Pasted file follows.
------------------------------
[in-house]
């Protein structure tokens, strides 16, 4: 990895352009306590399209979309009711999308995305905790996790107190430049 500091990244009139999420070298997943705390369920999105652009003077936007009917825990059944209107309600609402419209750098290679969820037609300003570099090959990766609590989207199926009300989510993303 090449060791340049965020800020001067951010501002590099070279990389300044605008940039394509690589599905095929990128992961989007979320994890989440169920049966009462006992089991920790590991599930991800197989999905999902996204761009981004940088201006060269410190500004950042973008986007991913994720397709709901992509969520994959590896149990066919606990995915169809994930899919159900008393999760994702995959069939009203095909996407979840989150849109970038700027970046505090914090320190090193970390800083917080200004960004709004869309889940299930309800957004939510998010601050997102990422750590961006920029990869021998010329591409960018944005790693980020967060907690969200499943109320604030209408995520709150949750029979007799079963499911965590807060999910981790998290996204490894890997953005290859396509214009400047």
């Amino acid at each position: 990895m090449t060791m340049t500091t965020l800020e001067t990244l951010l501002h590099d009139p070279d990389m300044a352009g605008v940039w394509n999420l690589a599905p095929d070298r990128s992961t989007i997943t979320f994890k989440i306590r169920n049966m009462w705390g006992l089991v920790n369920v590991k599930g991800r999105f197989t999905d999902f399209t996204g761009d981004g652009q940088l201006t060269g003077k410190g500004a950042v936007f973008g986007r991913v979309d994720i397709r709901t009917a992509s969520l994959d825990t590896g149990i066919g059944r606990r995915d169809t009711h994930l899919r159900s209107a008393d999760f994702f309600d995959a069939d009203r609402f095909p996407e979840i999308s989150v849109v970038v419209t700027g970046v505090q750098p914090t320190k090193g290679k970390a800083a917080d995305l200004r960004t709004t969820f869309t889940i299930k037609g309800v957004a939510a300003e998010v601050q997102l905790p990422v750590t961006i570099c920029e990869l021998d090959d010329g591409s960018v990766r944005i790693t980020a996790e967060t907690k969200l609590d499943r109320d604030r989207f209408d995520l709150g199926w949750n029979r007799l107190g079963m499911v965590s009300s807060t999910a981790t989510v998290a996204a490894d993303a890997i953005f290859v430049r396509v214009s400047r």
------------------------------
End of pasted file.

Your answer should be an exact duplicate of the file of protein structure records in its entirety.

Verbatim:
[in-house]
């Protein structure tokens, strides 16, 4: 990895352009306590399209979309009711999308995305905790996790107190430049 500091990244009139999420070298997943705390369920999105652009003077936007009917825990059944209107309600609402419209750098290679969820037609300003570099090959990766609590989207199926009300989510993303 090449060791340049965020800020001067951010501002590099070279990389300044605008940039394509690589599905095929990128992961989007979320994890989440169920049966009462006992089991920790590991599930991800197989999905999902996204761009981004940088201006060269410190500004950042973008986007991913994720397709709901992509969520994959590896149990066919606990995915169809994930899919159900008393999760994702995959069939009203095909996407979840989150849109970038700027970046505090914090320190090193970390800083917080200004960004709004869309889940299930309800957004939510998010601050997102990422750590961006920029990869021998010329591409960018944005790693980020967060907690969200499943109320604030209408995520709150949750029979007799079963499911965590807060999910981790998290996204490894890997953005290859396509214009400047």
């Amino acid at each position: 990895m090449t060791m340049t500091t965020l800020e001067t990244l951010l501002h590099d009139p070279d990389m300044a352009g605008v940039w394509n999420l690589a599905p095929d070298r990128s992961t989007i997943t979320f994890k989440i306590r169920n049966m009462w705390g006992l089991v920790n369920v590991k599930g991800r999105f197989t999905d999902f399209t996204g761009d981004g652009q940088l201006t060269g003077k410190g500004a950042v936007f973008g986007r991913v979309d994720i397709r709901t009917a992509s969520l994959d825990t590896g149990i066919g059944r606990r995915d169809t009711h994930l899919r159900s209107a008393d999760f994702f309600d995959a069939d009203r609402f095909p996407e979840i999308s989150v849109v970038v419209t700027g970046v505090q750098p914090t320190k090193g290679k970390a800083a917080d995305l200004r960004t709004t969820f869309t889940i299930k037609g309800v957004a939510a300003e998010v601050q997102l905790p990422v750590t961006i570099c920029e990869l021998d090959d010329g591409s960018v990766r944005i790693t980020a996790e967060t907690k969200l609590d499943r109320d604030r989207f209408d995520l709150g199926w949750n029979r007799l107190g079963m499911v965590s009300s807060t999910a981790t989510v998290a996204a490894d993303a890997i953005f290859v430049r396509v214009s400047r």